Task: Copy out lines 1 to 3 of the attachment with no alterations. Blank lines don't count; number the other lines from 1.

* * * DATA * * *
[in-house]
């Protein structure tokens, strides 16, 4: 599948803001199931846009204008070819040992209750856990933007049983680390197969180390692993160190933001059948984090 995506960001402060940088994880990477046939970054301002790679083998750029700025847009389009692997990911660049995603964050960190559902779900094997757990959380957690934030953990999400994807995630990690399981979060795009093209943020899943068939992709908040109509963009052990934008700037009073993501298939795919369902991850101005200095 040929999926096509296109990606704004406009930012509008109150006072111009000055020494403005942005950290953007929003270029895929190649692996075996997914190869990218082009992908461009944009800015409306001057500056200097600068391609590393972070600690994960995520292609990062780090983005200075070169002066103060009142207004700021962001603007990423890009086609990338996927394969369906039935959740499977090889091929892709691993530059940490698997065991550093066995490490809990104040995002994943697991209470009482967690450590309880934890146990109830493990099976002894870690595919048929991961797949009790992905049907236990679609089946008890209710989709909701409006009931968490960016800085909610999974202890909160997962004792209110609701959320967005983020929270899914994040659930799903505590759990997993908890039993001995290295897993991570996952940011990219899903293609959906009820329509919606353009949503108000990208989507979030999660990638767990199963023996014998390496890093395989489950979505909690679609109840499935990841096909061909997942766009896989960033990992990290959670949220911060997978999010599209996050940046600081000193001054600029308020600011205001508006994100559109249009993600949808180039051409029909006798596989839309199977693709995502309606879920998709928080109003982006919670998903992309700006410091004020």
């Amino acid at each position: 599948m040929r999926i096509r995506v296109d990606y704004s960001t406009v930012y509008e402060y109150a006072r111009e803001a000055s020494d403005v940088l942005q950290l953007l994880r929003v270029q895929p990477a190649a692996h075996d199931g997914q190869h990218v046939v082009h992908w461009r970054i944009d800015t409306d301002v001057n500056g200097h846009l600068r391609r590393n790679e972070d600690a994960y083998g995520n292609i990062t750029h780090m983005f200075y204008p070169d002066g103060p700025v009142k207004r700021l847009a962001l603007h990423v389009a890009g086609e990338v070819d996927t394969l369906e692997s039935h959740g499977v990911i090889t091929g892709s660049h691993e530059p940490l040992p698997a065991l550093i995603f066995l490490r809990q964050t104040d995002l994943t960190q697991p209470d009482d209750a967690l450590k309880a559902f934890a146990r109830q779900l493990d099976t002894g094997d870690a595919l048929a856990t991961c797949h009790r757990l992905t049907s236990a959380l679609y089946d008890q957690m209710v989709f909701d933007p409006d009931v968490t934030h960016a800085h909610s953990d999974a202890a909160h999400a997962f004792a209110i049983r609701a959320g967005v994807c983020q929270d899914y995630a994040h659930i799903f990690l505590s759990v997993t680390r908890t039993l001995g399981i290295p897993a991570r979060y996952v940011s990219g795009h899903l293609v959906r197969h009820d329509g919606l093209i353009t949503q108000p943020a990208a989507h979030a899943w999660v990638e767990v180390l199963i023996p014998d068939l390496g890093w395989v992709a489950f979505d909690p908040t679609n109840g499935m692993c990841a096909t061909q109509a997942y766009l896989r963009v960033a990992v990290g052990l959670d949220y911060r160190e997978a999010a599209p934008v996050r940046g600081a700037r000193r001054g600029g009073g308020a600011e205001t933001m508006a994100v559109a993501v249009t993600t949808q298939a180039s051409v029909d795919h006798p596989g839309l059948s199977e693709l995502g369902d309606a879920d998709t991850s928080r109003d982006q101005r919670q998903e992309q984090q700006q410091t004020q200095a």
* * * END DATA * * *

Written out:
[in-house]
């Protein structure tokens, strides 16, 4: 599948803001199931846009204008070819040992209750856990933007049983680390197969180390692993160190933001059948984090 995506960001402060940088994880990477046939970054301002790679083998750029700025847009389009692997990911660049995603964050960190559902779900094997757990959380957690934030953990999400994807995630990690399981979060795009093209943020899943068939992709908040109509963009052990934008700037009073993501298939795919369902991850101005200095 040929999926096509296109990606704004406009930012509008109150006072111009000055020494403005942005950290953007929003270029895929190649692996075996997914190869990218082009992908461009944009800015409306001057500056200097600068391609590393972070600690994960995520292609990062780090983005200075070169002066103060009142207004700021962001603007990423890009086609990338996927394969369906039935959740499977090889091929892709691993530059940490698997065991550093066995490490809990104040995002994943697991209470009482967690450590309880934890146990109830493990099976002894870690595919048929991961797949009790992905049907236990679609089946008890209710989709909701409006009931968490960016800085909610999974202890909160997962004792209110609701959320967005983020929270899914994040659930799903505590759990997993908890039993001995290295897993991570996952940011990219899903293609959906009820329509919606353009949503108000990208989507979030999660990638767990199963023996014998390496890093395989489950979505909690679609109840499935990841096909061909997942766009896989960033990992990290959670949220911060997978999010599209996050940046600081000193001054600029308020600011205001508006994100559109249009993600949808180039051409029909006798596989839309199977693709995502309606879920998709928080109003982006919670998903992309700006410091004020």
């Amino acid at each position: 599948m040929r999926i096509r995506v296109d990606y704004s960001t406009v930012y509008e402060y109150a006072r111009e803001a000055s020494d403005v940088l942005q950290l953007l994880r929003v270029q895929p990477a190649a692996h075996d199931g997914q190869h990218v046939v082009h992908w461009r970054i944009d800015t409306d301002v001057n500056g200097h846009l600068r391609r590393n790679e972070d600690a994960y083998g995520n292609i990062t750029h780090m983005f200075y204008p070169d002066g103060p700025v009142k207004r700021l847009a962001l603007h990423v389009a890009g086609e990338v070819d996927t394969l369906e692997s039935h959740g499977v990911i090889t091929g892709s660049h691993e530059p940490l040992p698997a065991l550093i995603f066995l490490r809990q964050t104040d995002l994943t960190q697991p209470d009482d209750a967690l450590k309880a559902f934890a146990r109830q779900l493990d099976t002894g094997d870690a595919l048929a856990t991961c797949h009790r757990l992905t049907s236990a959380l679609y089946d008890q957690m209710v989709f909701d933007p409006d009931v968490t934030h960016a800085h909610s953990d999974a202890a909160h999400a997962f004792a209110i049983r609701a959320g967005v994807c983020q929270d899914y995630a994040h659930i799903f990690l505590s759990v997993t680390r908890t039993l001995g399981i290295p897993a991570r979060y996952v940011s990219g795009h899903l293609v959906r197969h009820d329509g919606l093209i353009t949503q108000p943020a990208a989507h979030a899943w999660v990638e767990v180390l199963i023996p014998d068939l390496g890093w395989v992709a489950f979505d909690p908040t679609n109840g499935m692993c990841a096909t061909q109509a997942y766009l896989r963009v960033a990992v990290g052990l959670d949220y911060r160190e997978a999010a599209p934008v996050r940046g600081a700037r000193r001054g600029g009073g308020a600011e205001t933001m508006a994100v559109a993501v249009t993600t949808q298939a180039s051409v029909d795919h006798p596989g839309l059948s199977e693709l995502g369902d309606a879920d998709t991850s928080r109003d982006q101005r919670q998903e992309q984090q700006q410091t004020q200095a």